The economy was also swiftly transformed. Sale of private automobiles was banned in North America; production ended two months after the United States entered the war. Canada produced 300 planes every week and British Columbia alone built 300 ships during the course of the war, yet today it can’t build a ferry. Skilled workers were initially recruited the U.S. and U.K., then domestic workers were trained, one-third of whom were women.
During the war, unions grew, as did their militancy, and the government provided child care and instituted unemployment insurance paid for with higher taxes and bonds, but also by throwing off the austerity mindset. There was income support, housing assistance, and free university for returning soldiers.
All of these things should inspire us when considering how to approach a just transition to a green economy — we’ve done it all before. The financial constraints are largely an ideological construction that can be overcome. However, we must always consider the broader impacts of solutions and how they impact people in the places we don’t often see or think about — in the developing world, but also in our own back yards. I was happy to see indigenous perspectives at the conference and a critical perspective on the Muskrat Falls megadam being built by the province.
Decarbonize NL provoked a much-needed conversation about the future of Newfoundland and Labrador. My criticisms are minor and organizers have committed to consulting attendees about future actions. I’m not sure the solutions discussed would be enough to meet the IPCC targets, but the conference proved a great start to a larger discussion. I look forward to seeing what comes out of it.
‘New cities’ put profit before people
Guardian Cities did a feature on “Cities from scratch” this week, looking at the raft of new cities being built across the world, but who benefits remains dubious. I had the pleasure of getting to know Sarah Moser, a leading scholar on new cities, these past few months while working on my Master’s at McGill University.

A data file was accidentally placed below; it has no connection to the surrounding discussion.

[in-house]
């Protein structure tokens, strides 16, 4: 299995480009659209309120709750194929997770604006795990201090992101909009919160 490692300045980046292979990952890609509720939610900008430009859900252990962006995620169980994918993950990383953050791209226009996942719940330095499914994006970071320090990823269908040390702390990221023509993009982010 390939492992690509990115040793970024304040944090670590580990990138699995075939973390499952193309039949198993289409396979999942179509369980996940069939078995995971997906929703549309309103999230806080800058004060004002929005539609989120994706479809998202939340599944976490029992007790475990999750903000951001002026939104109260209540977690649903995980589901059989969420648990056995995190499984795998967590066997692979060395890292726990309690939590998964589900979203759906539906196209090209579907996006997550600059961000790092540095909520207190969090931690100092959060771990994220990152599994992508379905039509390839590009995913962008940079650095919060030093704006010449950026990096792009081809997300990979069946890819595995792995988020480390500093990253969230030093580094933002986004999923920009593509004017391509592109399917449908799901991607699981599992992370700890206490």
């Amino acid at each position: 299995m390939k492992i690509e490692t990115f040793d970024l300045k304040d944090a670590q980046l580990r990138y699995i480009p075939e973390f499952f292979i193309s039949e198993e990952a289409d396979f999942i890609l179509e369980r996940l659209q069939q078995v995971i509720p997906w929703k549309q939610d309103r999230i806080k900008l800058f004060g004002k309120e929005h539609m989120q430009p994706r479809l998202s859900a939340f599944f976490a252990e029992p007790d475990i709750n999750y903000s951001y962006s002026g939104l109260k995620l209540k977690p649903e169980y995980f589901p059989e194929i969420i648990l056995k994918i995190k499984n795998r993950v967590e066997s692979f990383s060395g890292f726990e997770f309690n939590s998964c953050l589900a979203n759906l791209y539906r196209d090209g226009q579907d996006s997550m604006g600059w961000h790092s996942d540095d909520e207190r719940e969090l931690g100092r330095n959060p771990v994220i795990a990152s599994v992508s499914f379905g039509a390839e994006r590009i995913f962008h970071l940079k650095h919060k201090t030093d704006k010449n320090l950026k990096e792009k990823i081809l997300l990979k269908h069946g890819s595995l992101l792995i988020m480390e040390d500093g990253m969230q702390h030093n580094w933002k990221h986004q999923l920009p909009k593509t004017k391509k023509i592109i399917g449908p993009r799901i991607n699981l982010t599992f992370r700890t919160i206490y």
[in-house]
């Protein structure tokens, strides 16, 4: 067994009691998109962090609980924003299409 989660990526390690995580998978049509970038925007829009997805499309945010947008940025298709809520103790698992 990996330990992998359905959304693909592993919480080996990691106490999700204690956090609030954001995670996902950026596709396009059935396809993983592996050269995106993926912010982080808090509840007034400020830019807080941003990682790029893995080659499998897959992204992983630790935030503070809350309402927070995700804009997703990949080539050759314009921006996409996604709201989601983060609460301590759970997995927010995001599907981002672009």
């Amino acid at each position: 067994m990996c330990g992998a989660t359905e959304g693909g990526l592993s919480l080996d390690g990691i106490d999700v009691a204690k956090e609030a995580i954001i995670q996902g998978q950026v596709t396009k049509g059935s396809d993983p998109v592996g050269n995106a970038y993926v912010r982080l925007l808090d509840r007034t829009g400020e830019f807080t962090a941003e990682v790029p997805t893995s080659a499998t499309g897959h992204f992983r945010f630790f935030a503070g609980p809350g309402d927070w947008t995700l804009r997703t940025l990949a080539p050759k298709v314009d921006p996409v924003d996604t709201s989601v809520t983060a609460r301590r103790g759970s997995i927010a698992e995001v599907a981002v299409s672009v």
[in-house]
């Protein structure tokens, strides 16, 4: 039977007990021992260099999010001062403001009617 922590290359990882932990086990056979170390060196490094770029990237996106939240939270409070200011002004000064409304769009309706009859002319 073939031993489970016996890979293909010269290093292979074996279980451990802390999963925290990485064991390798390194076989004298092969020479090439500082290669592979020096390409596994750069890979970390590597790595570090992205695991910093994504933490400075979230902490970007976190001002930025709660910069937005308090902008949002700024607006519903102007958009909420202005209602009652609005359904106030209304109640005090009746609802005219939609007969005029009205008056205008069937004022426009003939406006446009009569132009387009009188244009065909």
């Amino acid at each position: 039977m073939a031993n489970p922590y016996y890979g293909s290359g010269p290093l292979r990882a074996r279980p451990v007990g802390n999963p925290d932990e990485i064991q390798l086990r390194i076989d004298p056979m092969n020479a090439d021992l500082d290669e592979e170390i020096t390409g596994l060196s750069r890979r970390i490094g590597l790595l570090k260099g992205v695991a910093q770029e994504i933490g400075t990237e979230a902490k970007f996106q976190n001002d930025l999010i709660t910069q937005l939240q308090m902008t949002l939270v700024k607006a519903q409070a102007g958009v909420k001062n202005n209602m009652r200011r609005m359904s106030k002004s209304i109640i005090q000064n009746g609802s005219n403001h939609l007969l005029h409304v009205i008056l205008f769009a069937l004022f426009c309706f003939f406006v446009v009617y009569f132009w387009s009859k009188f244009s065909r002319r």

These master-planned cities “are being conceived by private multinational corporations as gilt-edged gated communities and tax-exempt free-trade hubs, each branded as the ultimate techno-eco-utopia” even though, so often, the “physical urban model is no different to any other car-riddled business district.” As Moser explains, new cities “are scrambling to attract these global elites” as the “developer’s goal is to maximise profits and this is done in large part by creating luxury condos and villas. There is not much money to be made in affordable family housing, so developers are not interested.”
In Egypt, which has a decades-long history of embarking on new cities projects, it seems quite clear that the new cities planned under President Abdel el-Sisi will be more likely to be driven by profit-maximization like Sheikh Zayd City, which “feels most like a collection of inaccessible islands of gated compounds and luxury plazas rather than a coherent whole,” instead of the blue-collar 10th of Ramadan City where “[h]ousing is unapologetically bare, apart from the graffiti that covers many ground floor facades. Most public squares and playgrounds are dusty brown.”
The series also chronicles Lusail, Qatar, an extension of Doha that will be showcased during the 2022 World Cup; Bahria Town, Pakistan, an incredibly auto-oriented city mired in controversy for displacing locals as it claims it will also accommodate the middle class; and several other developments across Asia and Africa that have emerged in the past couple decades.
Around the world
☠️ “The power of large corporations to go where they want, extract what they want and brutalise who or whatever they want in pursuit of profit for the global north is neo‑colonialism and ecocide.”
Transit and trains
🇹🇭 Thailand has begun work on a high-speed rail network that will connect to the larger Pan-Asia Railway Network as part of the Chinese Belt and Road Initiative. The Thai section will be 3,193 km (1,984 mi) at a cost of 2.07 trillion baht (US$67 billion).
🇩🇪 Berlin could reduce that price of an annual transit pass to €365 ($409) from €761 after Vienna’s successful experiment with euro-a-day transit
🚌 U.S. transit agencies are rolling out loyalty programs. Why not just reduce fares across the board or at specific times to encourage off-peak ridership?
📱 Denver’s transit agency made a deal with Uber to put transit in the app. Its general manager argues transit benefits from the awareness, but Uber’s hope is that when “users see how time-consuming, cumbersome and costly it is to ride RTD, many will click Uber instead.”